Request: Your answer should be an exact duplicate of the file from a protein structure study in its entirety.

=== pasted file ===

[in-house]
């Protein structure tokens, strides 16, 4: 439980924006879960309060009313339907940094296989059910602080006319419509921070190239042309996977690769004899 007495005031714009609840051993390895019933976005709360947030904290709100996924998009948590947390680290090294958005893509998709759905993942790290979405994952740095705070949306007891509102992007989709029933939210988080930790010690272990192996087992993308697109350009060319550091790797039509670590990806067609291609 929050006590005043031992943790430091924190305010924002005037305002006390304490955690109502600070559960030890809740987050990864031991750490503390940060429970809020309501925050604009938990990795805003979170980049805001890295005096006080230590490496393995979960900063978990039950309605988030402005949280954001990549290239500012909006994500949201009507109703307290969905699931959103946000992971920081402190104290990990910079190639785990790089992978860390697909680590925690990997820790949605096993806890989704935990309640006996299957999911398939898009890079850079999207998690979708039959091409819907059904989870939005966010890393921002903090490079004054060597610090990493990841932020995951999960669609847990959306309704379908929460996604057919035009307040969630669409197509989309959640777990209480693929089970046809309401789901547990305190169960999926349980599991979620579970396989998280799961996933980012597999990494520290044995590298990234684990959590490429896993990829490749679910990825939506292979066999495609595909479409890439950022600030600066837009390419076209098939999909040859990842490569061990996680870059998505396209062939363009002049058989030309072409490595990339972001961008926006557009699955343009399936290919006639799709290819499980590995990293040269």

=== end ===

[in-house]
């Protein structure tokens, strides 16, 4: 439980924006879960309060009313339907940094296989059910602080006319419509921070190239042309996977690769004899 007495005031714009609840051993390895019933976005709360947030904290709100996924998009948590947390680290090294958005893509998709759905993942790290979405994952740095705070949306007891509102992007989709029933939210988080930790010690272990192996087992993308697109350009060319550091790797039509670590990806067609291609 929050006590005043031992943790430091924190305010924002005037305002006390304490955690109502600070559960030890809740987050990864031991750490503390940060429970809020309501925050604009938990990795805003979170980049805001890295005096006080230590490496393995979960900063978990039950309605988030402005949280954001990549290239500012909006994500949201009507109703307290969905699931959103946000992971920081402190104290990990910079190639785990790089992978860390697909680590925690990997820790949605096993806890989704935990309640006996299957999911398939898009890079850079999207998690979708039959091409819907059904989870939005966010890393921002903090490079004054060597610090990493990841932020995951999960669609847990959306309704379908929460996604057919035009307040969630669409197509989309959640777990209480693929089970046809309401789901547990305190169960999926349980599991979620579970396989998280799961996933980012597999990494520290044995590298990234684990959590490429896993990829490749679910990825939506292979066999495609595909479409890439950022600030600066837009390419076209098939999909040859990842490569061990996680870059998505396209062939363009002049058989030309072409490595990339972001961008926006557009699955343009399936290919006639799709290819499980590995990293040269």